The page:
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P-017 Time to intervention impacts outcomes in intracranial stenting: analysis of 195 consecutive patients in the WEAVE trial and WEAVE registry cohorts
  1. M Alexander1,
  2. J Chaloupka2,
  3. A Zauner3,
  4. B Baxter4,
  5. W Yu5
  1. 1Department of Neurosurgery, Cedars-Sinai Neurovascular Center, Los Angeles, CA
  2. 2Mt. Sinai Hospital, Miami, FL
  3. 3Department of Neurosurgery, Cottage Hospital, Santa Barbara, CA
  4. 4Erlanger Medical Center, Chattanooga, TN
  5. 5University of California – Irvine, Irvine, CA


Introduction The WEAVE Trial was a post-market surveillance study evaluating the peri-procedural stroke and death rate in 152 consecutive patients who were stented with the Wingspan stent under its current on-label FDA indication for symptomatic intracranial atherosclerotic stenosis (ICAS), eight days or longer after stroke. This trial demonstrated a 2.6% peri-procedural event rate at 72 hours. The WEAVE Registry was a companion registry for 46 consecutive patients stented in an off-label usage of the Wingspan stent at the same centers as the WEAVE Trial patients. The registry demonstrated a 23.4% peri-procedural event rate that was significantly higher than the on-label trial event rate (p less than 0.0001).

Methods The peri-procedural event rate of stroke, symptomatic bleed, or death was recorded for all patients in the Trial and the Registry at 72 hours, and the clinical outcomes were verified by core study Neurologists. We evaluated potential risk factors of the stenting procedure to determine which elements were associated with a higher likelihood of peri-procedural complications, including time to stenting from last stroke, and other factors. A total of 195 patients were included in the analysis. The remaining three patients, in whom the qualifying events were not well documented, were excluded.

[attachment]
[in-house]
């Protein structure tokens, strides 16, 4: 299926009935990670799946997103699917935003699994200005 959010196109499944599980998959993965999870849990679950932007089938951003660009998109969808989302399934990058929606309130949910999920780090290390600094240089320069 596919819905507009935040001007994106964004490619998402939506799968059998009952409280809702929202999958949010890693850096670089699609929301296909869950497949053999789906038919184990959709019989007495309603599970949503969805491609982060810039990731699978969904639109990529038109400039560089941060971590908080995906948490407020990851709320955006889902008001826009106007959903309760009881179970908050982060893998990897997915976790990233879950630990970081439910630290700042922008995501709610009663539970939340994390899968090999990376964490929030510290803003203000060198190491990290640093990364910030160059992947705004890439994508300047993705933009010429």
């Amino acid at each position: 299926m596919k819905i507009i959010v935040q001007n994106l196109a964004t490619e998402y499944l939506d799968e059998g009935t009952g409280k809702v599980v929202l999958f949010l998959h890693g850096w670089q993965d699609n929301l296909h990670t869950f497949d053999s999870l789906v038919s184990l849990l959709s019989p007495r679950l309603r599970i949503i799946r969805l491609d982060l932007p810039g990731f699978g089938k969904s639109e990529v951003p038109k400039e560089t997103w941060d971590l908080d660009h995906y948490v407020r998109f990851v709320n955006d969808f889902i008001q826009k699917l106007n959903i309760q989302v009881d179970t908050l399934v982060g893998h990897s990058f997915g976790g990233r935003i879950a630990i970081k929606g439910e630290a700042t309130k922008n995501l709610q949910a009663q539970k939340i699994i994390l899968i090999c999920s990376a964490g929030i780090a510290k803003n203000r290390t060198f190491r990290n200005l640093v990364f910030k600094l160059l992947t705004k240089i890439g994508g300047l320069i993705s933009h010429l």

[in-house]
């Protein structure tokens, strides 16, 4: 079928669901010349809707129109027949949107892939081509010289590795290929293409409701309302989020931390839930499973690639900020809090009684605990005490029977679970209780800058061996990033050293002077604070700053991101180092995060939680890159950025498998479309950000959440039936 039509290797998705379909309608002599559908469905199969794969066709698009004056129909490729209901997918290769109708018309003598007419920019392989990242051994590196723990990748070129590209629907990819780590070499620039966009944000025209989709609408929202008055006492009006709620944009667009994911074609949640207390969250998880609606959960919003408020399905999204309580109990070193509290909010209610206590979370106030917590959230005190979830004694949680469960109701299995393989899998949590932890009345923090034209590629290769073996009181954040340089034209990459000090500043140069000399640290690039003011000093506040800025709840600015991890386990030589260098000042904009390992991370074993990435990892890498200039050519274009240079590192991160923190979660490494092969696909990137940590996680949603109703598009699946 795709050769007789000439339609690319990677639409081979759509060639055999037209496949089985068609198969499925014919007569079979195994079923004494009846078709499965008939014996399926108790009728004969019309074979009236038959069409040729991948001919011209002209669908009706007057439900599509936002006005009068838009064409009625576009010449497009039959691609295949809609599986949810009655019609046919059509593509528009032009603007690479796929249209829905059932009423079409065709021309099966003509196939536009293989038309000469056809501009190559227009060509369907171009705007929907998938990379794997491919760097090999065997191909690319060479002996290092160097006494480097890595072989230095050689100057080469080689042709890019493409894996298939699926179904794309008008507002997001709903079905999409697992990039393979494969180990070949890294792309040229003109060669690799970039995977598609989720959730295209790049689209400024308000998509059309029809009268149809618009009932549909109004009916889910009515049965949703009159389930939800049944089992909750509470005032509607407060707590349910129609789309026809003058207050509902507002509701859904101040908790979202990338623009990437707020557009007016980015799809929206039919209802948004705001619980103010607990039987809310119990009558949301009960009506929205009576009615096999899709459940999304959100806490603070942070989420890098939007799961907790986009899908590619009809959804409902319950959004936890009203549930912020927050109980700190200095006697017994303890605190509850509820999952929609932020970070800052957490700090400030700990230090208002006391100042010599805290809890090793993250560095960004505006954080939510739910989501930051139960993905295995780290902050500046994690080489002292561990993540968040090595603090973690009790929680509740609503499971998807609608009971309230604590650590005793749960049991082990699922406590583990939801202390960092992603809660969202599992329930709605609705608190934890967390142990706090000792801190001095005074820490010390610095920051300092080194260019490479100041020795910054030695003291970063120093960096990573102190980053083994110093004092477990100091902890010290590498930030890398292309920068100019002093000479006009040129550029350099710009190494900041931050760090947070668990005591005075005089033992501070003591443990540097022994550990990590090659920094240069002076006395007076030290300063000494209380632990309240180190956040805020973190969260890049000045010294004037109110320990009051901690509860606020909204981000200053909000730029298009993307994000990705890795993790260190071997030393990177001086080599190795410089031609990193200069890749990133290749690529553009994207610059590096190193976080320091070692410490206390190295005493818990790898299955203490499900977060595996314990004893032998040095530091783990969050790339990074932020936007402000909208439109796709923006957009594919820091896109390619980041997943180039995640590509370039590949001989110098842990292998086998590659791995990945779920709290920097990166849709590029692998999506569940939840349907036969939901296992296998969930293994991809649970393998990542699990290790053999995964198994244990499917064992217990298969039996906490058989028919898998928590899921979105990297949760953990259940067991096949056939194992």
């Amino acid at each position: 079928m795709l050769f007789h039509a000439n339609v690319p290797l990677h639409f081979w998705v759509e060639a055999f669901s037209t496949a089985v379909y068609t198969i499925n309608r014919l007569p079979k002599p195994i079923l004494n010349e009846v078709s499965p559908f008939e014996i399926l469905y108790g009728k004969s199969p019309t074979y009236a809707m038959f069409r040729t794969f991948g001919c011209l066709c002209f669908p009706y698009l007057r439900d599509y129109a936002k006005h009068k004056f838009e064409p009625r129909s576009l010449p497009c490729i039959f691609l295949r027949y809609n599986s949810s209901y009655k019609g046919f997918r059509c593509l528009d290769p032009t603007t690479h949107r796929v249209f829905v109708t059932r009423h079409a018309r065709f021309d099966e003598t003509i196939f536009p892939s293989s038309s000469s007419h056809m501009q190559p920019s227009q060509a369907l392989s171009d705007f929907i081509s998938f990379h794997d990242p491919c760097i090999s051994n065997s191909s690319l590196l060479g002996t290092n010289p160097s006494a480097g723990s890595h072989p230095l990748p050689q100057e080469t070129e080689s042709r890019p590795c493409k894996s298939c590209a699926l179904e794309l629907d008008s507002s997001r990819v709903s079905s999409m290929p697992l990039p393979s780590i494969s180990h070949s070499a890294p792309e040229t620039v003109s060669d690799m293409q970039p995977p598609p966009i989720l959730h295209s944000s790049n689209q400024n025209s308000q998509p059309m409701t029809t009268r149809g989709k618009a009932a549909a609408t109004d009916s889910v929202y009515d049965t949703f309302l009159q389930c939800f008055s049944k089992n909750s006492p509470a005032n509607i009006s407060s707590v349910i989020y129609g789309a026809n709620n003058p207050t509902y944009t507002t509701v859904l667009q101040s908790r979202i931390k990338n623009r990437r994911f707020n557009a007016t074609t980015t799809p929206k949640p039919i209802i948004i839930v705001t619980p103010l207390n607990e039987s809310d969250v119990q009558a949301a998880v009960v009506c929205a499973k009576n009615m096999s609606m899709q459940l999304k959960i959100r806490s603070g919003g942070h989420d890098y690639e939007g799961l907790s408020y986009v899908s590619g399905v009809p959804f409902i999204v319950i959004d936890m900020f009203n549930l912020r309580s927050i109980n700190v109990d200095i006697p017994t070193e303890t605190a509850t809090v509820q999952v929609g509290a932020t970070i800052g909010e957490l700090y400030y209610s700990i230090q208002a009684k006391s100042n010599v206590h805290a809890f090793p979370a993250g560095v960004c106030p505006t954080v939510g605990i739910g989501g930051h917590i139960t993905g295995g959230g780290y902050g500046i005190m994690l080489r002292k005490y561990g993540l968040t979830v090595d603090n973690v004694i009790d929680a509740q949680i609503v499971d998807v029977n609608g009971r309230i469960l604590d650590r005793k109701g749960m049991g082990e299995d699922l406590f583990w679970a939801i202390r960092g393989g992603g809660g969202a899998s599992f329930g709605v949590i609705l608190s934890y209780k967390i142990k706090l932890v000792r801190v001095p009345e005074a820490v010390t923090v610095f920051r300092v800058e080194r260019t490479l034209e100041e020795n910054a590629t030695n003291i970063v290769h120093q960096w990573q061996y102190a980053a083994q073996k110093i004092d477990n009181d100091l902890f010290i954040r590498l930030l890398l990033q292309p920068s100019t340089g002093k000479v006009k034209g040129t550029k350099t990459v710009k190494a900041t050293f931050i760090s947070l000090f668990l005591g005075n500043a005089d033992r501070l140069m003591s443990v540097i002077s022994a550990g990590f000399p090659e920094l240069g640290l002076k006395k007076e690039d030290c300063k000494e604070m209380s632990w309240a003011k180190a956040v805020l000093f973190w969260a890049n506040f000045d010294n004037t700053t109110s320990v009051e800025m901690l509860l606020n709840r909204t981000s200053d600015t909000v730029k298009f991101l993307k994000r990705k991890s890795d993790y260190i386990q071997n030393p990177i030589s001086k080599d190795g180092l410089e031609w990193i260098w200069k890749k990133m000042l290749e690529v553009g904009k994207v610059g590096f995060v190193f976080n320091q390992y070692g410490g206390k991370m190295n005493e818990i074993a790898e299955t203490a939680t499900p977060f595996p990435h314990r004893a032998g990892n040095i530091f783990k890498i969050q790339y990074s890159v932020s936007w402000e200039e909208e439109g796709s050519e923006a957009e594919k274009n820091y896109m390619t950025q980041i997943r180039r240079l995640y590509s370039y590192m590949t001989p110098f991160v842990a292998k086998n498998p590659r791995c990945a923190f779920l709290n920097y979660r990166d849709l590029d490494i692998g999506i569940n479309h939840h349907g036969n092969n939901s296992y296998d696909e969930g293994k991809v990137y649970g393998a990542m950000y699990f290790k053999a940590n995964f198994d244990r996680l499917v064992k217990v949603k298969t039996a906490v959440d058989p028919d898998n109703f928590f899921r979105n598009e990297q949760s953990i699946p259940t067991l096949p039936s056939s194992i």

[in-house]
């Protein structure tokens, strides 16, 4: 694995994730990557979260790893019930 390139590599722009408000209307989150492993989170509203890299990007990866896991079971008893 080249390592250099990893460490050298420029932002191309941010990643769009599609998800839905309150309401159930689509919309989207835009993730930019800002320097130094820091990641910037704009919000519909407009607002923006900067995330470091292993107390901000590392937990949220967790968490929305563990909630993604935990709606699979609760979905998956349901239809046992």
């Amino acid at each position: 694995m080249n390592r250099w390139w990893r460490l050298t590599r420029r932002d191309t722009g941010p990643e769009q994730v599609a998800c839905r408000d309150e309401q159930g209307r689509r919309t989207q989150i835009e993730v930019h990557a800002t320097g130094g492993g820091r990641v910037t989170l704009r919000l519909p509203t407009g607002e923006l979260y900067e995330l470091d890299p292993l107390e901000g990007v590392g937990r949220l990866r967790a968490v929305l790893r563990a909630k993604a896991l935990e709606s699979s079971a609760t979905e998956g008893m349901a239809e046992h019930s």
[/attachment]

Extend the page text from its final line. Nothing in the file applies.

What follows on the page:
Results Six of 24 patients (25.0%) had events who were stented 0 to 7 days post-stroke, six of 69 patients (8.7%) had events who were stented 8 to 14 days post-stroke, and 3 of 102 patients (2.9%) had events who were stented 15 days or greater following their last stroke. Comparing the event rate in patients who were stented in the recommended time period of 8 days or longer after their last stroke (5.3%) to the event rate in patients who were stented early in the 0–7 day period (25.0%), there was a significant difference in clinical outcomes between the two groups (p = 0.0044). Other factors did not reach statistical significance independently.

Conclusions Early stenting of patients with symptomatic ICAS was the strongest predictor of poor outcome in the WEAVE Registry cohort. These results indicate that efforts should be made to temporize patients medically until day 8 or longer post-stroke to reduce the peri-procedural morbidity associated with intracranial stenting.

Disclosures M. Alexander: 2; C; Stryker Neurovascular. J. Chaloupka: 2; C; Stryker Neurovascular. A. Zauner: 2; C; Stryker Neurovascular. B. Baxter: 2; C; Stryker Neurovascular. W. Yu: 2; C; Stryker Neurovascular.

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